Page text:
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Who's winning the late night wars on YouTube? (exclusive)


By Natan Edelsburg, SVP

August 15, 2016 | 8 min read

YouTube and online video have become the new battleground for late night talk shows. James Corden's Late Late Show only started in March 2015 but he is quickly gaining momentum to potentially become the leader in the online video late night wars.

Carpool Karaoke

James Corden's Carpool Karaoke with First Lady Michelle Obama

Late night television in the US is hitting a new crescendo in the digital age. Nearly seven years ago the late night wars were dominated by scandals surrounding linear scheduling. Now, as viewers watch late night TV chopped up, on different devices and at different times, the war is being fought in online video views and the battlefields are YouTube, Facebook, Instagram, Twitter and Snapchat.

Jimmy Kimmel Live, LastWeekTonight, Late Night with Seth Meyers, Team Coco, The Late Late Show with James Corden, The Late Show with Stephen Colbert and The Tonight Show Starring Jimmy Fallon still fight for linear ratings but the more interesting battle that actually reflects today's zeitgeist is happening online.

After Conan left NBC, he formed Team Coco, a digital behemoth that has defined his basic cable years. Jimmy Fallon's Saturday Night Live sketch roots helped him find his groove with viral hits like Lip Sync Battle that was spun off into its on TV show. John Oliver made HBO history by offering full clips of his long-form jabs at current events on YouTube (and he even won a Shorty Award for it, the show I produce). Kimmel's Mean Tweets and stunts has defined his presence. Most recently James Corden's Carpool Karaoke and Rap Battles sketches are being spun off into their own shows. Corden is quickly catching up to the veterans in big ways.

With more metrics than ever before on the late night wars, who's actually winning in online video views? Found Remote worked exclusively with social analytics platform Socialbakers to analyze how each are stacking up against each other on their main online video hubs, YouTube. Here are seven interactive charts made with Datawrapper.

Fallon is the overall leader, followed by Kimmel and Conan but Corden is quickly catching up and has earned himself the fourth position already.

Fallon and Kimmel have dominated on YouTube with total time viewed but Corden recently passed Conan for the third spot in June and continues to edge his way towards Kimmel.

Fallon and Kimmel are also dominating with subscribers, but once again Corden is in third and edging his way towards Kimmel.

Team Coco is in the lead in total uploads, which makes sense seeing as they have been around the longest and invested early in digital. Colbert is clearly trying as he recently moved into fourth in July after Kimmel and Fallon.

For growth of interactions on the channels Corden shot up to the number one spot in June and has stayed there.

While all the late night YouTube channels have a very high like to dislike ratio, Corden is in the lead.

Top video on their channels:

If you look at their most popular individual videos Corden is in a large lead with his Carpool Karaoke with Adele (121,916,567 views at publish time, 14:51 in length).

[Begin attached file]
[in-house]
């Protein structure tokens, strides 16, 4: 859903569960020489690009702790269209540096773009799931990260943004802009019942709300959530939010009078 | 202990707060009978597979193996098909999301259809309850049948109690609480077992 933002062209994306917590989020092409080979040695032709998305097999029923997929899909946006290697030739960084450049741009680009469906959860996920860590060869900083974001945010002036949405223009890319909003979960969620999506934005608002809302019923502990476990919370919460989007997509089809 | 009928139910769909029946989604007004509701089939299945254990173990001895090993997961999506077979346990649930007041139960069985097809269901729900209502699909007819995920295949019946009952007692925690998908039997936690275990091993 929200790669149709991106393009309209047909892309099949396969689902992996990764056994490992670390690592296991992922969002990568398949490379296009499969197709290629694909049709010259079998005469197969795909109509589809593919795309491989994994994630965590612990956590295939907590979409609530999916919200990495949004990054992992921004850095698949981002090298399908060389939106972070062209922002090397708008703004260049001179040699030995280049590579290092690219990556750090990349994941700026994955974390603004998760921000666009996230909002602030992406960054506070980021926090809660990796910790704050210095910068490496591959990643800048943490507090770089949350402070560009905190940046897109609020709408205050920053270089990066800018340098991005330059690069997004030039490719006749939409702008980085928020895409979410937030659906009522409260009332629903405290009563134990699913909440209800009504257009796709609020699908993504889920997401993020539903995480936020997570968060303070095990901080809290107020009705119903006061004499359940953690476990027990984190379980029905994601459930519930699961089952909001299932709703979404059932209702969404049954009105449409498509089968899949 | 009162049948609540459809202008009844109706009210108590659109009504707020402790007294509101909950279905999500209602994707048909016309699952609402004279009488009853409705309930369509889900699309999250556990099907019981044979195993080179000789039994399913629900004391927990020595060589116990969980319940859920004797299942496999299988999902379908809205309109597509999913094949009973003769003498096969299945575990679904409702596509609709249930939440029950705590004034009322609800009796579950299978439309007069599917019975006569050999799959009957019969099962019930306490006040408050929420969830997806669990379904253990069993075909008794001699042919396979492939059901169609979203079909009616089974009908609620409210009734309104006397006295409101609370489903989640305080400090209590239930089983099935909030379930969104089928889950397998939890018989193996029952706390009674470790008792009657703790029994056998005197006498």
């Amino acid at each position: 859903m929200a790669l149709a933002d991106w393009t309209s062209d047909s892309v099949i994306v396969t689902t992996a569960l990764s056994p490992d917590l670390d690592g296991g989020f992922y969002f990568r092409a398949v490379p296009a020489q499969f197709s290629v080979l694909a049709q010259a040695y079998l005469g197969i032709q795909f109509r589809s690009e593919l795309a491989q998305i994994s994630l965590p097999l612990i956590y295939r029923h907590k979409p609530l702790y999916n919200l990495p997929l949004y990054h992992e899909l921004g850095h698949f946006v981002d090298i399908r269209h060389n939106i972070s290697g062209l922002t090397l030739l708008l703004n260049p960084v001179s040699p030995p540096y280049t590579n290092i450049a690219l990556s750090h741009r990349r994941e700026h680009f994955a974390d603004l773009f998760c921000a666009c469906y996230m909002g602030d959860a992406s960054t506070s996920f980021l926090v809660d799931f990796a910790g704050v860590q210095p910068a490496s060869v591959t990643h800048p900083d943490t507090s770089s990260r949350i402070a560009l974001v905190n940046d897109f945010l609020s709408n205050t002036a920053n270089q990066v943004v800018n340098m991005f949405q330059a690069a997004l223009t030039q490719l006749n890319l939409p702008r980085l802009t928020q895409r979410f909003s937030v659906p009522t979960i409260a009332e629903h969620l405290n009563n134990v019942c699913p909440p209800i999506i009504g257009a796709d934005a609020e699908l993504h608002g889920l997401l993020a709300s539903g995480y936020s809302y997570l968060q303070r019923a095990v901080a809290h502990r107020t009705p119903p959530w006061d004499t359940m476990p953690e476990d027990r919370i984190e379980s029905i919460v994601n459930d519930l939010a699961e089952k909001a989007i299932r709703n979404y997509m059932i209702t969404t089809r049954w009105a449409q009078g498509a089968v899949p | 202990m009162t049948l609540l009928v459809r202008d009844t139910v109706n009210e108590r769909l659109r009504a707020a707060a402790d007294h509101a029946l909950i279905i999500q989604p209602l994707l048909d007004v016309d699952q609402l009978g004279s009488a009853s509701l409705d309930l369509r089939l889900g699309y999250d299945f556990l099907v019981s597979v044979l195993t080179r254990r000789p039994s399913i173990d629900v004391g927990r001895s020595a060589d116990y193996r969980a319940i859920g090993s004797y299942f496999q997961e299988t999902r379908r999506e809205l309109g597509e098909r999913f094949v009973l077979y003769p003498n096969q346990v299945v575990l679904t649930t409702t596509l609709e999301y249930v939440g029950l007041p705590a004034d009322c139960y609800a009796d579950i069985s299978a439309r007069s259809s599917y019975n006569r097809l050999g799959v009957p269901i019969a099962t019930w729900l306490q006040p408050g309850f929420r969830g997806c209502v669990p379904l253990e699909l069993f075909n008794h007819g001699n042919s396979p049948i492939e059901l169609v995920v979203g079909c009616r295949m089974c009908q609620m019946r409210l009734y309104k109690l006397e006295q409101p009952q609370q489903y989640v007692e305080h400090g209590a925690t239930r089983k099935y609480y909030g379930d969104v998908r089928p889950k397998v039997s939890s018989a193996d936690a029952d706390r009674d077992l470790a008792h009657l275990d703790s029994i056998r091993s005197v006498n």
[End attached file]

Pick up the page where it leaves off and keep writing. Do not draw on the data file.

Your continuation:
Team Coco's clip (11:46 in length) from January where he helps teach a staffer to drive with Ice Cube and Kevin Hart (is his top video (35,276,806 views at publish time).

Jimmy Fallon's Wheel of Musical Impressions (5:01 in length) from February is his top video (30,538,347 views at publish time).

John Oliver's rip into Trump (21:53 in length) in February is his top video, which is impressive since it doesn't have a big celebrity name like the others is the longest and his show only airs once a week (28,413,861 views at publish time).

Kimmel's top video is his release of the Assassin's Creed trailer (2:01 in length) that he released in May (15,606,242 views at publish time).

Key takeaways:

  • Comedy Central's Trevor Noah and Larry Wilmore have some major catching up to do. Noah's channel isn't doing bad, but was only created at the end of May. Wilmore didn't have a dedicated one (and looks like he never will).
  • Corden is the one to watch - his viral clips are taking the internet by storm and even though he airs after Colbert on linear, his light year's ahead on YouTube.
  • Colbert is definitely making a large effort on YouTube but his transition from Comedy Central to CBS is definitely proving to be tricky on the web. Can he survive without hits like Carpool Karaoke and Jon Stewart stunts.
  • Fallon, Kimmel and Conan are the current kings but the new kids on the block are vying for king of the internet.
  • Samantha Bee's Full Frontal is another one to watch. Her channel is slowly but surely growing and as one of the only women hosts in the spotlight she's poised to finally disrupt the men's club.
  • John Oliver is creating a new genre with his long-form celebrity-less pieces that still create headlines.
  • Real Time with Bill Maher (who joined YouTube in 2006) shouldn't be ignored either with nearly 200,000,000 video views.
  • Bill Simmons' Any Given Wednesday is already going strong on YouTube and will be another one to watch.

You can access the Future of TV hub here. Sign up to receive The Drum's Future of TV newsletter.

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